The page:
Explaining just what is cyclocross has always posed a headache for cross riders. "It’s like a cross-country running race on a bike" is a common explanation, although probably only true in the 1970's as things have moved on since then. In this article Elivar Featured Athlete John Shaw gives his perspective on cyclecross.
There is much debate as to where cyclocross started however one thing which is clear -Belgium is the spiritual home of this sport. Indeed by racing in Belgium over the years, lapping up the atmosphere, and the smell of beer, frites and embrocation, I earned the nick name “Johnny Belg”.
Cyclocross is an intense fast circuit on different types of terrain ranging from mud, dust and sand incorporating natural and man-made obstacles that take place in parks, woodland and urban areas. Lap times range from around 8-9 minutes, which is great for spectators and sponsor publicity. Courses are twisting with off-cambers and running sections, which get more difficult as the weather turns nasty around November/December time (a season runs from September until early February).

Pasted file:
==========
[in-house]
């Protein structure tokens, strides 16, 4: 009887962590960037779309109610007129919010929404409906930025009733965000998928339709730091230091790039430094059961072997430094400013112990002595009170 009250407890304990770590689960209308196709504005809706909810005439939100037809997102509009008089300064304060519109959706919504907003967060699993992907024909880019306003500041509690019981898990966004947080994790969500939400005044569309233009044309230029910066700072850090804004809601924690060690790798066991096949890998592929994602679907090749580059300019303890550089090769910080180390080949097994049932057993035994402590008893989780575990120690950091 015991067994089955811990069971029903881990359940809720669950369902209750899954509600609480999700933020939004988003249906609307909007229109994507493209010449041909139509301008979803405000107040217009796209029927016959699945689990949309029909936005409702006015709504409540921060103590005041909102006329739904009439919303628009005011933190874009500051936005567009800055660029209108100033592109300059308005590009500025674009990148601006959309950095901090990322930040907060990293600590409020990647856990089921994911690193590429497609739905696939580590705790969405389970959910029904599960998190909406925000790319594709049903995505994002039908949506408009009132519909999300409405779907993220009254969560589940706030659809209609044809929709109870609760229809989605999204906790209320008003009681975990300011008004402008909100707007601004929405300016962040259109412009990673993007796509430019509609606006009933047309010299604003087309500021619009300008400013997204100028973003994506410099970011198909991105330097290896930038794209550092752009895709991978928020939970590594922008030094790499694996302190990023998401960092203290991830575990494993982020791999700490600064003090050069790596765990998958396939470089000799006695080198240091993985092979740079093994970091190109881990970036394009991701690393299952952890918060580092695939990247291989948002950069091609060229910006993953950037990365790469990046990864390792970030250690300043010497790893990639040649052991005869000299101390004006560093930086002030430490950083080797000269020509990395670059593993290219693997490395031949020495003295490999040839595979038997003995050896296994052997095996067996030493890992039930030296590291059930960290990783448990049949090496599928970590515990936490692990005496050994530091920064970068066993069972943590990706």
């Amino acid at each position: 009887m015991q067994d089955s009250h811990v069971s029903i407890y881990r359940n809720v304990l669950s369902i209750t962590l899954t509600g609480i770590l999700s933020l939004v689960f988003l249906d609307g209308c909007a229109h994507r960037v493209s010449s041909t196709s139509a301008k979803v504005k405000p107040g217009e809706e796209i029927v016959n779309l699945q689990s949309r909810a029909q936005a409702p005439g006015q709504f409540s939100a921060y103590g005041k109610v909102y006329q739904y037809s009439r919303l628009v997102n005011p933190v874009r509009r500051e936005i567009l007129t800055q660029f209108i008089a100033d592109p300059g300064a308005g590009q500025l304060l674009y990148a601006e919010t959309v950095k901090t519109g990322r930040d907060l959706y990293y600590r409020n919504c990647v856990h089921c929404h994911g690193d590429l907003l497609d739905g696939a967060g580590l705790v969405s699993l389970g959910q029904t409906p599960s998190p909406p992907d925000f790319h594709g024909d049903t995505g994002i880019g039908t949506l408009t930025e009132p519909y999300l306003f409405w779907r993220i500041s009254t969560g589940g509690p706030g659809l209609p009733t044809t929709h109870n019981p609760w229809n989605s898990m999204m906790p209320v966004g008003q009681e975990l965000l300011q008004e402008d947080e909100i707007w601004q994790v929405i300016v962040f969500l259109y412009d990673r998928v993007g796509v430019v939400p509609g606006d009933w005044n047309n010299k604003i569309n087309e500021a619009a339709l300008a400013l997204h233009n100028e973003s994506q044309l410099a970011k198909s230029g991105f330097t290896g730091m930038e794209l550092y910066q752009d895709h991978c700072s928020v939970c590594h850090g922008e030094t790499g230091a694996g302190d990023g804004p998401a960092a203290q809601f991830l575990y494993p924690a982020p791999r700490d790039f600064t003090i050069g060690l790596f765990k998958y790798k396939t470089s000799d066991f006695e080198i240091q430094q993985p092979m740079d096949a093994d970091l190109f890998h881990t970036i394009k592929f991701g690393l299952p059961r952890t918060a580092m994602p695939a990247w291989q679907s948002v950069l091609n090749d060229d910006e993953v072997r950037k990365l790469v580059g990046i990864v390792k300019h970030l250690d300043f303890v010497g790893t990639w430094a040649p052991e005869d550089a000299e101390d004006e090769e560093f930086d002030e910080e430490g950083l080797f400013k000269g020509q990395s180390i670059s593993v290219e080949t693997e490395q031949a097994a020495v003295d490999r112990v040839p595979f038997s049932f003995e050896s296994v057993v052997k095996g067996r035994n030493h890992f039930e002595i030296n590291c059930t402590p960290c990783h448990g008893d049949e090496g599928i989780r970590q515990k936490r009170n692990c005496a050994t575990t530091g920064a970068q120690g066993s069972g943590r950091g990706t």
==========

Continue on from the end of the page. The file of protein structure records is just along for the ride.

Equipment is crucial; circuits have pits in which riders can exchange bikes during muddy races or when mechanical issues occur; bikes are washed and prepped by family members or team mechanics all within the 8-minute lap - no mean feat and just as hard, if not harder than racing itself! Top and supported riders can have 4-5 bikes and numerous wheel-sets with different tyre treads for different conditions.
Overall, it’s a great growing sport offering races for all ages from Under 8's to Veteran in a safe environment with various leagues across the country; so get yourself along for a try or just to spectate and cheer on your local riders.
"Johnny Belg" AKA John Shaw is an Elivar Featured Athlete. You can read more about John and the other members of our Featured Athlete team here
Reckon you could take up cyclocross? Take a look at this video by Burk Webb
Riding the route of the Giro D'Italia would be a challenge for most normal cyclists. 3,400 km over 21 stages between the 5-28th May. But what if you were 77 years old? Well, meet Mick Ives.